Many taxpayers are confused about whether interest paid on debts they incur is deductible for federal income tax purposes. Before 1987, personal interest such as interest on car loans, credit cards, and personal loans was fully tax deductible as an itemized deduction. Since 1991, however, personal interest has not been tax deductible at all. Nonetheless, taxpayers aware of how different forms of interest are classified in tax law can typically arrange their affairs so that most or all of the interest they pay will continue to be deductible as an itemized deduction so long as they have sufficient income and liquidity. Taxpayers unaware of the classifications often end up losing out on these deductions. This blog post describes a simple technique to turn non-deductible personal interest into deductible investment interest.
The tax law defines personal interest in a “catch-all” sense by telling us what personal interest is not, and then saying personal interest is all other interest. In other words, if the interest expense incurred doesn’t fall into another defined classification/type of interest, then it is personal interest. There are five types of interest expense other than personal interest expense enumerated in federal tax law:
- Interest paid or accrued on indebtedness allocable to a trade or business
- Investment interest
- Qualified residence interest
- Interest taken into account in computing income or loss from a passive activity
- Interest related to the payment of federal estate tax on an installment basis
So if the interest expense incurred isn’t one of these five types of interest, it is nondeductible personal interest. Each one of these classifications has its own rules and limitations. With the exception of qualified residence interest, there is a set of “tracing rules” in federal income tax law used to determine if and when interest expense incurred falls into one of the non-personal interest buckets. The basic idea of these tracing rules is that you look at how the borrowed proceeds were expended – not at the collateral that secures the loan.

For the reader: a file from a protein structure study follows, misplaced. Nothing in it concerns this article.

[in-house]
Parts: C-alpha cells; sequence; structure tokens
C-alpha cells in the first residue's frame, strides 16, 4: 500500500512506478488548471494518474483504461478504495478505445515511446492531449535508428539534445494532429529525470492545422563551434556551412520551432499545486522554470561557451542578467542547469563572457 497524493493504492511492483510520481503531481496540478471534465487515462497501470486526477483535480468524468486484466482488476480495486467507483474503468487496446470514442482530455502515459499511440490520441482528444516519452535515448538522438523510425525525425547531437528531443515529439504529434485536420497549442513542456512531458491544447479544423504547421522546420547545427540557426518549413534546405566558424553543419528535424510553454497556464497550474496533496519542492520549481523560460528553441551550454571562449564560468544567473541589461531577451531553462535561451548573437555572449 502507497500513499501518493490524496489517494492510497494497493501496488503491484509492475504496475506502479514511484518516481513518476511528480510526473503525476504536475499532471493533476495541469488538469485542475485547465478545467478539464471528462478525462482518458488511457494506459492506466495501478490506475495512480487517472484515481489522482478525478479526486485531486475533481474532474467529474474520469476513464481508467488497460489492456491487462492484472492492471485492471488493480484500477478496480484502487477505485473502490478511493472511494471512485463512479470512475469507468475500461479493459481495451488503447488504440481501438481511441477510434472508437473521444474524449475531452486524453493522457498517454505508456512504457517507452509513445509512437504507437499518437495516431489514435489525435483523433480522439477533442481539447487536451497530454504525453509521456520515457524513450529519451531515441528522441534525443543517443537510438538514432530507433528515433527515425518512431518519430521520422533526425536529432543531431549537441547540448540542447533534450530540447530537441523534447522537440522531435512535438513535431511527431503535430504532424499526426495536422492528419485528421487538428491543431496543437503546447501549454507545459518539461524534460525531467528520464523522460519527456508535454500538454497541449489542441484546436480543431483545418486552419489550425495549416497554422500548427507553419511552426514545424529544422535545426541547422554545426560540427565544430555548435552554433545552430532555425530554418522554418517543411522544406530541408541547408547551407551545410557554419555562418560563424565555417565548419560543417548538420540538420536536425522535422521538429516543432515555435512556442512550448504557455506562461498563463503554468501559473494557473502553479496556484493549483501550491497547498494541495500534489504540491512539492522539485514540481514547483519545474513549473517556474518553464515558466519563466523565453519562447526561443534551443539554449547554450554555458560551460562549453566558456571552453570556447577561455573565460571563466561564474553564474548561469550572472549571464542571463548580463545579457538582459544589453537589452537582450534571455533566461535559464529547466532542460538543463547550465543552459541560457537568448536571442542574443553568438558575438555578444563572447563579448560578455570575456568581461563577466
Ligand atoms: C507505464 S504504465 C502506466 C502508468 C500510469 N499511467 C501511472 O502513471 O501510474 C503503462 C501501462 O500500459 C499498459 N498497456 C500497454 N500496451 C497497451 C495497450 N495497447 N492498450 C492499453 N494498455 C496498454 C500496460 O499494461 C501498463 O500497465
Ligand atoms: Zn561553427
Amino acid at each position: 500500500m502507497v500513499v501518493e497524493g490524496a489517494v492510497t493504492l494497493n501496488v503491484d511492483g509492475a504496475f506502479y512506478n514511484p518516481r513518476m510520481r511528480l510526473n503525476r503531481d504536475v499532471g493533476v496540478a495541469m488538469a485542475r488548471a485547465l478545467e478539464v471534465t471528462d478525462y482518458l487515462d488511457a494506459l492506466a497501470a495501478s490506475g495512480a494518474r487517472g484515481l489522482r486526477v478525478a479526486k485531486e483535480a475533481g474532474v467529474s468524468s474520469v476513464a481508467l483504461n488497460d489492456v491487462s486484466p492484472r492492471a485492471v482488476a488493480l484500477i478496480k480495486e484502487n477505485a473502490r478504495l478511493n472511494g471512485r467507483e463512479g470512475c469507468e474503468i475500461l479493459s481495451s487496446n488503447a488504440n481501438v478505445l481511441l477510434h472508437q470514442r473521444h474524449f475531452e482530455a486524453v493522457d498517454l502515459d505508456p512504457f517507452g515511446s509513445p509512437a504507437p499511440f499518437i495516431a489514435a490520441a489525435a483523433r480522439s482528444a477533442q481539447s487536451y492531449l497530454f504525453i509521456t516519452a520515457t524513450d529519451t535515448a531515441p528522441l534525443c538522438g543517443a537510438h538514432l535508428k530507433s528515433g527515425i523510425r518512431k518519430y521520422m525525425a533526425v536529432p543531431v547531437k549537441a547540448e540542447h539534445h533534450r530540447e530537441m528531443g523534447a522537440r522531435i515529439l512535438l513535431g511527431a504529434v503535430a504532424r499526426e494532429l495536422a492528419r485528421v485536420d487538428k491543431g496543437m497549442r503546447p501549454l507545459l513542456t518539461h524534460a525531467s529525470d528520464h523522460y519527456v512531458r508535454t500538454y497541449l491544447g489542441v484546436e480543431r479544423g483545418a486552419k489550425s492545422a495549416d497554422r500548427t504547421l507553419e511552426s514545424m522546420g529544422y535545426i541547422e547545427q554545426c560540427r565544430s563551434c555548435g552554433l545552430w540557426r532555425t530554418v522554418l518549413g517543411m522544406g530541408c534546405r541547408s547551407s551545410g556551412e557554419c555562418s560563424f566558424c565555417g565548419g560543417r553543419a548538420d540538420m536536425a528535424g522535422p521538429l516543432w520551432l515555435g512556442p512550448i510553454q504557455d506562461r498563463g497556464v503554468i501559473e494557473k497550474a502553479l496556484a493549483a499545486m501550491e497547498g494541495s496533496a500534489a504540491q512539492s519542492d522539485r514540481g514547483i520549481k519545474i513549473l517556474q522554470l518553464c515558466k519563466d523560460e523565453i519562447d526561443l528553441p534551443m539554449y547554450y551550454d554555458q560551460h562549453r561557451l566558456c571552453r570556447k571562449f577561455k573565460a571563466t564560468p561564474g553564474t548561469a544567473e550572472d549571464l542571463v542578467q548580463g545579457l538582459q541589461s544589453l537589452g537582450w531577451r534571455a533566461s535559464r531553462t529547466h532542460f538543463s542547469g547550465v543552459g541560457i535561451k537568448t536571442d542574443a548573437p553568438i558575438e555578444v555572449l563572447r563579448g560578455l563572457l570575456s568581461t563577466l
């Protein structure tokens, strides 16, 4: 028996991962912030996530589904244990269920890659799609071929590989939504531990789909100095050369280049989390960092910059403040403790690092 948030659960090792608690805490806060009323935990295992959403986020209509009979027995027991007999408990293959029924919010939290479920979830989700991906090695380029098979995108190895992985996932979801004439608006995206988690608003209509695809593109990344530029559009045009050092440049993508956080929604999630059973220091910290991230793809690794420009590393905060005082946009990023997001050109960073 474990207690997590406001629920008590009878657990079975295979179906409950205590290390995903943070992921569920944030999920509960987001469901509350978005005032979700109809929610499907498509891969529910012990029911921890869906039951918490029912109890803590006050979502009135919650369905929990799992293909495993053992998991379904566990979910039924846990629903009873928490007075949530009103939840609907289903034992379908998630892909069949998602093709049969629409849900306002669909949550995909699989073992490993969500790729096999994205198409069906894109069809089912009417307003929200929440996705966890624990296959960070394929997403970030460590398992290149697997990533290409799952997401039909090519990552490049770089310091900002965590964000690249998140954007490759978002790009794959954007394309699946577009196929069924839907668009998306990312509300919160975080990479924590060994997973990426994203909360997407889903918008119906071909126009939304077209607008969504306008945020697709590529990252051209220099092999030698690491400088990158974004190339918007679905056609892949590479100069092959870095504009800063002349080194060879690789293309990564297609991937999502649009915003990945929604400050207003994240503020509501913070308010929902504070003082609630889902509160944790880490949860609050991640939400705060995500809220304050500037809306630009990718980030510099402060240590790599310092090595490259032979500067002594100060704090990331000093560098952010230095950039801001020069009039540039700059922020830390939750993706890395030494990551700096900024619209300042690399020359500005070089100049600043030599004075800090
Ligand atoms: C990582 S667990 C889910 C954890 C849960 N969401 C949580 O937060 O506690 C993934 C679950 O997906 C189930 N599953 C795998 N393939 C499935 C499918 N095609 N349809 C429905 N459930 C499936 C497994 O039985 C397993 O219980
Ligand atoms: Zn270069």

For instance, if a taxpayer borrows funds and uses those funds (“traces”) for the purchase of a personal-use automobile, the interest expense incurred on the loan will be non-deductible personal interest so long as the taxpayer owns the automobile (expenditures are re-allocated when the use of the debt proceeds changes). However, if a taxpayer borrows funds and deposits the funds into a bank account, or purchases securities with the funds, the interest expense will be deductible investment interest.
The rigid, expenditure-based approach of the tracing rules allows a taxpayer wishing to purchase the personal-use automobile above to convert the interest expense incurred on a loan to purchase the automobile into investment interest, provided the taxpayer has sufficient liquidity. Rather than take out a loan and use the proceeds to purchase the automobile, the taxpayer may sell securities, and then use the proceeds of the sale to purchase the automobile. Then the taxpayer can take out a loan using the automobile as collateral for the loan, and take the proceeds of the loan and purchase securities (perhaps the same securities the taxpayer sold to get the funds for the auto purchase). Ignoring any capital gains or losses on the sale of the securities, the taxpayer in this example is in the same position as if they had used the loan proceeds to purchase the automobile directly, however, they are now incurring deductible investment interest expense as opposed to non-deductible personal interest expense.
There are a number of caveats and limitations concerning this simple example, but it does illustrate an often-used simple technique in tax planning concerning interest expense.
With sufficient planning, taxpayers in positions of adequate liquidity should rarely, if ever, be paying any non-deductible personal interest. Ensuring that this is the case is often a product of comprehensive tax planning. Comprehensive tax planning is an on-going, holistic, multi-faceted process involving many variables and trade-offs. At Levin Swedler Kennedy, we develop these plans across a broad range of taxpayers.
Written by: Brian Spencer